Productive Rest

Rest. I always thought that it was a break from productivity.

Silly me, because I know the essential role of rest in physical conditioning. Following a period of challenges to the body, rest allows for the body to respond by increasing oxygen-carrying capacity, bone density, muscle expansion, hypertrophy of individual muscle fibers, and more. Leave out the critical phase of rest, and the body will break down. Include the critical phase of rest, and during that time the body improves to better meet the increased demands that are being placed on it.

Our souls need rest also.

Just like in physical training, the amount of time in the rest phase is important: too little and recovery and expansion is compromised; too much and we lose all that we gained from the pain. Anyone who has stopped running for an extended time knows that starting again is like being a first-time runner. We don’t keep fitness without regularly participating at the level we were at before. We simply lose it. It’s not fair, but it’s reality.

So rest is for a time, not meant to be forever, unless your goal is to be a supreme couch potato. And frankly, that’s not good for your health — count on living less years on this planet if rest is your constant state of being. We don’t want our minds, emotions, and abilities to handle life to shrink either. Why not turn the pains we just went through into gains, to better meet the demands that life is placing on us? Rest for a time, but plan to return to life with the “more” that we just acquired.

Some of us are on the opposite end of the spectrum. We think rest equates to laziness. Rest is wasted time. We think it’s unproductive. We feel guilty resting when tasks are waiting. We feel best the more productive we are. We are wired to be task-oriented. Or perhaps we’ve been unknowingly misled to esteem it.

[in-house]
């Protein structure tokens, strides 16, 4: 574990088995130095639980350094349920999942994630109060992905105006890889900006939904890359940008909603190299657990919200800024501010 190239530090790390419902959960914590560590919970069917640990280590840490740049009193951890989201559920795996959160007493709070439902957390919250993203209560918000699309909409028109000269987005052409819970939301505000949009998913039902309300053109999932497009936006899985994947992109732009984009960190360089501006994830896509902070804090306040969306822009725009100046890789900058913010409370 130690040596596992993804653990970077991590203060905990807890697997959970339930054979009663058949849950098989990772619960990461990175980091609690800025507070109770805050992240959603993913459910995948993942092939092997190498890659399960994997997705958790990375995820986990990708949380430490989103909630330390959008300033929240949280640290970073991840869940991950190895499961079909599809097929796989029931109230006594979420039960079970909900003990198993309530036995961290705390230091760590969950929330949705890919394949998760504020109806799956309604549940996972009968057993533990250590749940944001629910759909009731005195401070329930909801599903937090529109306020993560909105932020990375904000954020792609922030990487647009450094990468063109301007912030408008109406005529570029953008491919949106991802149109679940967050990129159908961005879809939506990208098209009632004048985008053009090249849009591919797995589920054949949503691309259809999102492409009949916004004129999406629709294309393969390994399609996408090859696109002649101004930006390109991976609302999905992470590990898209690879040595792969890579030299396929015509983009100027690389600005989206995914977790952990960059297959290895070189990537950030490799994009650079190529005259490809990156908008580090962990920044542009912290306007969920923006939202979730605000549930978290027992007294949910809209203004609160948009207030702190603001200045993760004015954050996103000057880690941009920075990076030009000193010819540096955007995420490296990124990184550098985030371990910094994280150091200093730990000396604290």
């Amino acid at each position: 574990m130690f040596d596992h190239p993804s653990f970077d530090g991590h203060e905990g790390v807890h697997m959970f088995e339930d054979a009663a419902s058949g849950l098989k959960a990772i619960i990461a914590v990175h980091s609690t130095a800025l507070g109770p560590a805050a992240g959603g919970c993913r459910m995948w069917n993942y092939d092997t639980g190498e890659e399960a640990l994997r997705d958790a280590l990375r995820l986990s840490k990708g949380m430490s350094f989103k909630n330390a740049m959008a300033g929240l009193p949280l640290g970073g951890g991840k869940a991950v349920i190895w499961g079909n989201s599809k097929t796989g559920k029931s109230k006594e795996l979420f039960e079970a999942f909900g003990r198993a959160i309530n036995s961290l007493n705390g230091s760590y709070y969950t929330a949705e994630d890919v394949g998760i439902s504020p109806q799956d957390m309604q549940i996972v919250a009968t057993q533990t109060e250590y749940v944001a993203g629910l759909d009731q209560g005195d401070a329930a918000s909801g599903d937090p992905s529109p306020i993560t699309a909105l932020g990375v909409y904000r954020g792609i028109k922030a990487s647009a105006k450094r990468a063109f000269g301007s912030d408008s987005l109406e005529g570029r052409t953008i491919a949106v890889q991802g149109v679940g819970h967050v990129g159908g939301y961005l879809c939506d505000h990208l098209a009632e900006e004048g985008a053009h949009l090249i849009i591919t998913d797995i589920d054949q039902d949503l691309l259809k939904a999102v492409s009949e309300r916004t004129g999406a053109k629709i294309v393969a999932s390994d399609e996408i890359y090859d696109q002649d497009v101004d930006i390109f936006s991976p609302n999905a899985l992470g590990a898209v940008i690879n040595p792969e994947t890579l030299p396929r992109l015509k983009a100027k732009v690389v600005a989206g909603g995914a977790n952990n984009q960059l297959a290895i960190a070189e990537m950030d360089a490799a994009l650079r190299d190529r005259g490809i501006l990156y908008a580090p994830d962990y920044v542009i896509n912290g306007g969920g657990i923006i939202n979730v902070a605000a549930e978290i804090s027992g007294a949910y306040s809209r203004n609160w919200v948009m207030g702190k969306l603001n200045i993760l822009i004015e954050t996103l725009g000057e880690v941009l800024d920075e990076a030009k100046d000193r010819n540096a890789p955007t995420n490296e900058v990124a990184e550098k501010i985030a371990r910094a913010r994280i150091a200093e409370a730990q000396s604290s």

Reframe rest for the soul as being productive, because it is. During rest we are restored. No, it’s not measurable in the way that the performance of the human body can be, but logic informs us that rest must also be beneficial, even essential, to our inner selves.

Find rest for your souls where you choose. I found mine in the arms our loving Father.

I don’t remember when it first happened, the real but immeasurable and unprovable settling inside his embrace. I do remember that it was on a night when I was distraught, anxious and afraid. I was out of ideas and out of options. I so wanted to be a little girl again, when I remembered finding peace in the arms of my parents. Back when it was socially okay to be helpless and afraid. Back when it was acceptable to cry without knowing why. Back when it was okay to find solace there, and the size of me was little and size of my parents was big.

And there it appeared, that first night, the offering of open arms. The big, strong, broad chest, welcoming me to lay my head there. The arms that surrounded me gently but firmly as soon as I settled inside them. The soothing beat of his heart against my cheek.

Since that first night, I seek those arms regularly. I find I’m settling there even when I’m not distraught, afraid, or anxious. I rest in Him simply because I can. It’s wonderful there. I will never outgrow it, there are no age limitations or requirements that must be met first.

He’s there always, welcoming anyone needing rest. And we all do.

Come to me, all you who are weary and burdened, and I will give you rest. Take my yoke upon you and learn from me, for I am gentle and humble in heart, and you will find rest for your souls. For my yoke is easy and my burden is light.” Matthew 11:28-30


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